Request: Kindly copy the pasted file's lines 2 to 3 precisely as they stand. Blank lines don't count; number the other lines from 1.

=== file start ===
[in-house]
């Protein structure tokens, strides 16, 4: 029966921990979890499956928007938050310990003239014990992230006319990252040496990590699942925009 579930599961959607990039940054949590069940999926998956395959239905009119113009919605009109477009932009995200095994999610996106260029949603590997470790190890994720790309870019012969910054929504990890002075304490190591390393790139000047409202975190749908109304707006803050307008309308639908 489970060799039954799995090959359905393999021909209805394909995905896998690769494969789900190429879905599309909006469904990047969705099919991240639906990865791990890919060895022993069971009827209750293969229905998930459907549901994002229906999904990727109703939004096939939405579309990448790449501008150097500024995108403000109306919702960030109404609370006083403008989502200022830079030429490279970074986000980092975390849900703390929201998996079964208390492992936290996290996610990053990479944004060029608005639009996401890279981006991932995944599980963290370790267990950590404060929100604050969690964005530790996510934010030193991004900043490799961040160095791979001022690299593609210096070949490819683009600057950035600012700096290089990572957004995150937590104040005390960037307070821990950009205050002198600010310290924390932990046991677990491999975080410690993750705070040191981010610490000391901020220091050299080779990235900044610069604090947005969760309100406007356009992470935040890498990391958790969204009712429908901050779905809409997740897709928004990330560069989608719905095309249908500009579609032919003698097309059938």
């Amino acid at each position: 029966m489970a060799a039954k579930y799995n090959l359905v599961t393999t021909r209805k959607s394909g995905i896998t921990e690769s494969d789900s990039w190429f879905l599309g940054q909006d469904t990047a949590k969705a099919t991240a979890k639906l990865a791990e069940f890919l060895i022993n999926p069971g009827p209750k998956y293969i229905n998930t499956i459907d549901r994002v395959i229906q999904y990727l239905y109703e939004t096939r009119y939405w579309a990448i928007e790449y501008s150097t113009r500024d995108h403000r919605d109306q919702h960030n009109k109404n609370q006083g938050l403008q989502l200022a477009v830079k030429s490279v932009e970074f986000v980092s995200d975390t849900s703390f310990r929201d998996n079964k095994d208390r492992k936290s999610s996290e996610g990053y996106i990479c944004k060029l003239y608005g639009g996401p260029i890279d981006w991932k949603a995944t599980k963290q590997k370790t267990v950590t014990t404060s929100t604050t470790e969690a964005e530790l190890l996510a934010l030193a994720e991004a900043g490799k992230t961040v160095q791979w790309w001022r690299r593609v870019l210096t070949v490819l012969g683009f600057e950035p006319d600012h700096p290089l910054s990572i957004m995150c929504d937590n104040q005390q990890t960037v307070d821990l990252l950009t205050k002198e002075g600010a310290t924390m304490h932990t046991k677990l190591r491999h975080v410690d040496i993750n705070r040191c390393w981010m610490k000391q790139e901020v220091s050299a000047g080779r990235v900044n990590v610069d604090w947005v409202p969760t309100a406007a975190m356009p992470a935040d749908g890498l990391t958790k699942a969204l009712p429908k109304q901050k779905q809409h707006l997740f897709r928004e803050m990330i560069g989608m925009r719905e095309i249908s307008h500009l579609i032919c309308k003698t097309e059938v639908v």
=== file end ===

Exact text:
């Protein structure tokens, strides 16, 4: 029966921990979890499956928007938050310990003239014990992230006319990252040496990590699942925009 579930599961959607990039940054949590069940999926998956395959239905009119113009919605009109477009932009995200095994999610996106260029949603590997470790190890994720790309870019012969910054929504990890002075304490190591390393790139000047409202975190749908109304707006803050307008309308639908 489970060799039954799995090959359905393999021909209805394909995905896998690769494969789900190429879905599309909006469904990047969705099919991240639906990865791990890919060895022993069971009827209750293969229905998930459907549901994002229906999904990727109703939004096939939405579309990448790449501008150097500024995108403000109306919702960030109404609370006083403008989502200022830079030429490279970074986000980092975390849900703390929201998996079964208390492992936290996290996610990053990479944004060029608005639009996401890279981006991932995944599980963290370790267990950590404060929100604050969690964005530790996510934010030193991004900043490799961040160095791979001022690299593609210096070949490819683009600057950035600012700096290089990572957004995150937590104040005390960037307070821990950009205050002198600010310290924390932990046991677990491999975080410690993750705070040191981010610490000391901020220091050299080779990235900044610069604090947005969760309100406007356009992470935040890498990391958790969204009712429908901050779905809409997740897709928004990330560069989608719905095309249908500009579609032919003698097309059938």
């Amino acid at each position: 029966m489970a060799a039954k579930y799995n090959l359905v599961t393999t021909r209805k959607s394909g995905i896998t921990e690769s494969d789900s990039w190429f879905l599309g940054q909006d469904t990047a949590k969705a099919t991240a979890k639906l990865a791990e069940f890919l060895i022993n999926p069971g009827p209750k998956y293969i229905n998930t499956i459907d549901r994002v395959i229906q999904y990727l239905y109703e939004t096939r009119y939405w579309a990448i928007e790449y501008s150097t113009r500024d995108h403000r919605d109306q919702h960030n009109k109404n609370q006083g938050l403008q989502l200022a477009v830079k030429s490279v932009e970074f986000v980092s995200d975390t849900s703390f310990r929201d998996n079964k095994d208390r492992k936290s999610s996290e996610g990053y996106i990479c944004k060029l003239y608005g639009g996401p260029i890279d981006w991932k949603a995944t599980k963290q590997k370790t267990v950590t014990t404060s929100t604050t470790e969690a964005e530790l190890l996510a934010l030193a994720e991004a900043g490799k992230t961040v160095q791979w790309w001022r690299r593609v870019l210096t070949v490819l012969g683009f600057e950035p006319d600012h700096p290089l910054s990572i957004m995150c929504d937590n104040q005390q990890t960037v307070d821990l990252l950009t205050k002198e002075g600010a310290t924390m304490h932990t046991k677990l190591r491999h975080v410690d040496i993750n705070r040191c390393w981010m610490k000391q790139e901020v220091s050299a000047g080779r990235v900044n990590v610069d604090w947005v409202p969760t309100a406007a975190m356009p992470a935040d749908g890498l990391t958790k699942a969204l009712p429908k109304q901050k779905q809409h707006l997740f897709r928004e803050m990330i560069g989608m925009r719905e095309i249908s307008h500009l579609i032919c309308k003698t097309e059938v639908v």